Now that the clocks have rolled back and the days are getting ever shorter, it becomes increasingly difficult to dash home from work in time for a mid-week ride before the sun goes down. Sure, we could turn to turbo trainers or even the sofa…, but is that really as fun as tearing down the trails? Not in my book…
Night riding can suddenly give you back all those lost hours of riding you were used to over the summer. It can also make the local routes you’ve ridden a thousand times, feel weirdly new and interesting…and it doesn’t have to cost a small fortune either.
Nowadays, many lights perform better and cost much less than they used to, with useable lights starting from as little as £30 to get you started. This article is intended for riders who are new to after-dark shredding but, even if you’re a thoroughly seasoned night rider, some of the information below may be useful.
So, what kind of lights do I need?
Whilst some riders do get away with using just a single light on their helmet or bars, I would recommend a dual light set-up. One for your lid, another on the bars. Not only does this reduce shadows on the trail by providing two separate sources of light, it also helps you to look around corners to spot lines and obstacles ahead of time. Having two lights also provides you with more ‘lumens’ overall and a spare light, should one of them suddenly run out of juice or become damaged mid-ride. (Being stranded in the dark woods, is not recommended.)
A good handlebar light should do most of the heavy lifting (or lighting, rather) to illuminate the whole area in front of you with a wide-beam of nice, even light. Anything with 1000 lumens and up will do the job however, it’s worth buying the best light you can sensibly afford. A great budget option here would be the Lezyne XXL 1600 offering a great mix of value and performance. Cheaper units such as the Halfords Advanced 1600 can also be viable budget options. There are also many off-brand bike lights on eBay & Amazon claiming thousand lumens output. Careful here though, as the actual output, can often fall far short of the number stated.
The helmet light should act more as a spot light, helping you to see around corners as you turn your head and filling in gaps that lower mounted bar lights can’t reach. This one doesn’t need quite as many lumens, anything from 500 to 1500 lumens is plenty. It pays to keep the weight low here (under 150g) to prevent the bobble-head feeling on top of your lid. Great options for helmet lights include the Niterider Lumina Micro 850, if on a budget, with more extravagant options from Magicshine and Exposure if you want to splash out. The options above are more than adequate to get started though. Many lights will come with different mounting brackets. However, for ease of use I find it worthwhile to buy an additional go-pro type adapter for maximum flexibility between helmet lights, cameras and other accessories.
To finish, here are some useful do’s and don’ts to ensure anyone new to riding after dark, has the best time possible…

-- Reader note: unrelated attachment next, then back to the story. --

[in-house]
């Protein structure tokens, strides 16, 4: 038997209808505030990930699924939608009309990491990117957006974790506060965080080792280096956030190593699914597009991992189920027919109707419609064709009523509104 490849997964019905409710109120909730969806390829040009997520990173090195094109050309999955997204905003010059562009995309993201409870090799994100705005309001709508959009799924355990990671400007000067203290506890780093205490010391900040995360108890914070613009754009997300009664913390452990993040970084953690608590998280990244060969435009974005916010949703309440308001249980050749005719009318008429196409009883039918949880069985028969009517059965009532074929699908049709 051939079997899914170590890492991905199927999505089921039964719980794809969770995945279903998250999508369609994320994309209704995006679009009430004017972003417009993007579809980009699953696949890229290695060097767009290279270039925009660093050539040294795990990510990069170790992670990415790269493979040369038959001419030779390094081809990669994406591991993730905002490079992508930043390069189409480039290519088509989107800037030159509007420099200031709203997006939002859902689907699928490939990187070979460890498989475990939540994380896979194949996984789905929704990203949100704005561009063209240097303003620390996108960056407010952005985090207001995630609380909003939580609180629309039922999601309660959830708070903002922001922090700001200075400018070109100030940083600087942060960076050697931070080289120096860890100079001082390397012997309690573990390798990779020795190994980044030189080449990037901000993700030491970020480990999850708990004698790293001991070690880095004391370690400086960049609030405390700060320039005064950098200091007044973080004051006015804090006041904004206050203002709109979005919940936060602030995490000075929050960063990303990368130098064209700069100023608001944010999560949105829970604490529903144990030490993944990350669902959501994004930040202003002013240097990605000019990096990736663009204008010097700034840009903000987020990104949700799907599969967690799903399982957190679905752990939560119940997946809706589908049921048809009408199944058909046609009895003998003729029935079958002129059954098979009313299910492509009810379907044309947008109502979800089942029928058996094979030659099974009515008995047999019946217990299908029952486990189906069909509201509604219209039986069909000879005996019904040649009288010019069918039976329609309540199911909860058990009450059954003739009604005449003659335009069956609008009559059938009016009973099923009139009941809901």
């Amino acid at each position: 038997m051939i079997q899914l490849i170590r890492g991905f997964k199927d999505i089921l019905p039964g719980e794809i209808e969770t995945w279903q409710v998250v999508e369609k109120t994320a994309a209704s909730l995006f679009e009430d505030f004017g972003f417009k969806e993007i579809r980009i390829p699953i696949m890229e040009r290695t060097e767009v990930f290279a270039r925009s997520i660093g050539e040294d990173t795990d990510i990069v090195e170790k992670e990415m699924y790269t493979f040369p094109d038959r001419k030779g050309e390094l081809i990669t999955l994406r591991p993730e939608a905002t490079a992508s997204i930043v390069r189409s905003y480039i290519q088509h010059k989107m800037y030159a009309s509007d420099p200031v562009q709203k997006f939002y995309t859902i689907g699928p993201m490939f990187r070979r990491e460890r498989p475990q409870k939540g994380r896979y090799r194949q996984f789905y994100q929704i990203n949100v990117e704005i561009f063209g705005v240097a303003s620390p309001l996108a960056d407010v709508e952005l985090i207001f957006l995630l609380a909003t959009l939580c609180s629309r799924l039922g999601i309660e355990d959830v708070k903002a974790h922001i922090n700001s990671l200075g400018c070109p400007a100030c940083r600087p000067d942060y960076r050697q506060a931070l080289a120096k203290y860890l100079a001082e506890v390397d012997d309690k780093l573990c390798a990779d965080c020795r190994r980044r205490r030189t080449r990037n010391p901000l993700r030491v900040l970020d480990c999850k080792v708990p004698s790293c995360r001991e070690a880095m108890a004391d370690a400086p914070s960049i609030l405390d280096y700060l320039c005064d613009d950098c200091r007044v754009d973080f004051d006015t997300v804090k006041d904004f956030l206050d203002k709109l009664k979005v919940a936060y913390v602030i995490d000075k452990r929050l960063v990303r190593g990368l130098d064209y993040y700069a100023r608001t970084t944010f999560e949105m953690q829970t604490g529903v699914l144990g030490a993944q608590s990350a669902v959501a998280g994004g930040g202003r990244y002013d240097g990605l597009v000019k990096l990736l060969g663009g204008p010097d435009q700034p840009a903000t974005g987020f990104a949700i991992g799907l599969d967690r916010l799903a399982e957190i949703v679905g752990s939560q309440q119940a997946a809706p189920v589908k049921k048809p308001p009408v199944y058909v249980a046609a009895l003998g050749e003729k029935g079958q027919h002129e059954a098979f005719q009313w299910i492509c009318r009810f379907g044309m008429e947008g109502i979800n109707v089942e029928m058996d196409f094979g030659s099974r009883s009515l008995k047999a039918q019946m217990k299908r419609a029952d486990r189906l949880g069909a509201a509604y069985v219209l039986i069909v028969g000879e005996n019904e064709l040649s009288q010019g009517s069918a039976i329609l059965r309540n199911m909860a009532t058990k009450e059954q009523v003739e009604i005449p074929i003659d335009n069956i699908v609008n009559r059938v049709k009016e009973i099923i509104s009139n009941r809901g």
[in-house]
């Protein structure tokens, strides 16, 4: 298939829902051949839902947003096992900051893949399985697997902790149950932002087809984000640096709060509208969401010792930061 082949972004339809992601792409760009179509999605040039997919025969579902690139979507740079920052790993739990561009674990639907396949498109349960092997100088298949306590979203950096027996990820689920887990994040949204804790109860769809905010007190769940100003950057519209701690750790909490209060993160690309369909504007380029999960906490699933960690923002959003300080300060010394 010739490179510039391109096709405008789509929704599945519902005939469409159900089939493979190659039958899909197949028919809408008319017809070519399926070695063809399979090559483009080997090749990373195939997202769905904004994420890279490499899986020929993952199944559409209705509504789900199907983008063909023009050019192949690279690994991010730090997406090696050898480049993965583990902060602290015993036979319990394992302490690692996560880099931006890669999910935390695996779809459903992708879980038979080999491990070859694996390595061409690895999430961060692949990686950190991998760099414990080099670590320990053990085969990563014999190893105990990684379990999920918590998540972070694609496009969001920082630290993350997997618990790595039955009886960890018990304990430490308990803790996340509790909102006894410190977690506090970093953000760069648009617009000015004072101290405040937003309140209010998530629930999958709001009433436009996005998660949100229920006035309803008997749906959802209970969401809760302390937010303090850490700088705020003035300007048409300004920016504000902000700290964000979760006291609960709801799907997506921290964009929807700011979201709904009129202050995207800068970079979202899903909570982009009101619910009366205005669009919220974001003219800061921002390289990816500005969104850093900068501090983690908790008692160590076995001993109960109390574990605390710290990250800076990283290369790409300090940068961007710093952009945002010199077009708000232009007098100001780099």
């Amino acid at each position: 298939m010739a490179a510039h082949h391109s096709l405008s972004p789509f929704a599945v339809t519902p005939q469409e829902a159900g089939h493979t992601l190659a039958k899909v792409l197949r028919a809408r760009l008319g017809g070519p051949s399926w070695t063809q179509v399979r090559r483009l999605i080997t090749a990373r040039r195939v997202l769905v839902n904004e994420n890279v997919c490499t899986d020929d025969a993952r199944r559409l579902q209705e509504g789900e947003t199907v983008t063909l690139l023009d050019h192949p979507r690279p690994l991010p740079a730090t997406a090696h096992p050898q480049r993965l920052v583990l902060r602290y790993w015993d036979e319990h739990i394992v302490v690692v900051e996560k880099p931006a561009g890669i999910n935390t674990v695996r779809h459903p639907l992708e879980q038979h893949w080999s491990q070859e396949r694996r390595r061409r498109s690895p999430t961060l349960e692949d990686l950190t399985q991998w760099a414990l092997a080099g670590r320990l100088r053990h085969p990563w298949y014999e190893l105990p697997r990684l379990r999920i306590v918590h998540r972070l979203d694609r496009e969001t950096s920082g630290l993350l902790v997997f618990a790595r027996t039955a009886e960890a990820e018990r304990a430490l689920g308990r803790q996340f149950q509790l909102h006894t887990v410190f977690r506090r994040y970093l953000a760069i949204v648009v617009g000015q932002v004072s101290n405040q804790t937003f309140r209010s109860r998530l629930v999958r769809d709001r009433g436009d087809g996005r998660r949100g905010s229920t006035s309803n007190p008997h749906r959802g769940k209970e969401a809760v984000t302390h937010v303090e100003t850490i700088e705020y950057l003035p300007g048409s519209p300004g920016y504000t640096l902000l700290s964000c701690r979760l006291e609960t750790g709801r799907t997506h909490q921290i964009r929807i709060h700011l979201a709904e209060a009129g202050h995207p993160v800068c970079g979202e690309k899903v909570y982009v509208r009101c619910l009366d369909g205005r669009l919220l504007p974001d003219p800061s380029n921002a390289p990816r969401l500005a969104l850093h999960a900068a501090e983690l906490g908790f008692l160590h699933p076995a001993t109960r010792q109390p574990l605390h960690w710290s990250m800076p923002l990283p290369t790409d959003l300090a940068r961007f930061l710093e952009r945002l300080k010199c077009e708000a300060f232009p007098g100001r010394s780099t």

- Tell someone where you’re going – Chances are, you’ll have a great time, but should something go wrong, it helps for someone to know which area you’re riding. On the same topic…
- Take your Phone – This should be a no brainer, even during the day!!
- Take tools & spare tubes – That 30-minute ride from your door can easily become a 90-minute hike back to where you started from, should you suffer a puncture or mechanical which can’t be fixed.
- Check your bike over – Been riding around with a thorn in your tyre? Noticed a new rattle on the last ride? Give it a look before you head out in the dark.
- Distance – Keep your rides to a sensible distance that the run-time of your lights can comfortably allow.
- Charge up – charge your lights up after use. Don’t wait for a friend to invite you on the evening ride, before realising you won’t be able to charge them in time. It doesn’t hurt to top them up before you head out either.
- Take a rear light – If you’re likely to be riding any sections of road, make sure you can be seen by other road users. Rear lights can be inexpensive and turned off once you hit the trails.
- Enjoy it!! – Night riding can be freaky at first but it’s Hella FUN! and you’re more likely to encounter wildlife such as deer or owls once there are less people are around.
- Avoid Riding alone – riding at night can be slightly more dangerous, and you’re much less likely to encounter other trail users who can raise the alarm in an accident.
- Don’t Waste battery – Got a puncture? Stopping for a drink? Drops those beams nice and low. In fact, turn your helmet light off altogether, so you and your mates don’t blind each other whilst chatting away.
- Don’t expect a PB every ride – you might feel like you’re moving at light speed in the dark, but don’t be too disheartened if your Strava times don’t reflect this.
- Don’t get rid of old lights – treated yourself to a new light? Keep the old one as a spare. You never know when you or a friend might run out of power or forget to charge up properly. You can even keep one in your riding pack during the day, just in case you’re caught short.
And that’s it!
Get out there and explore a whole new world of riding!!
Author: Ste Hill – @steontoast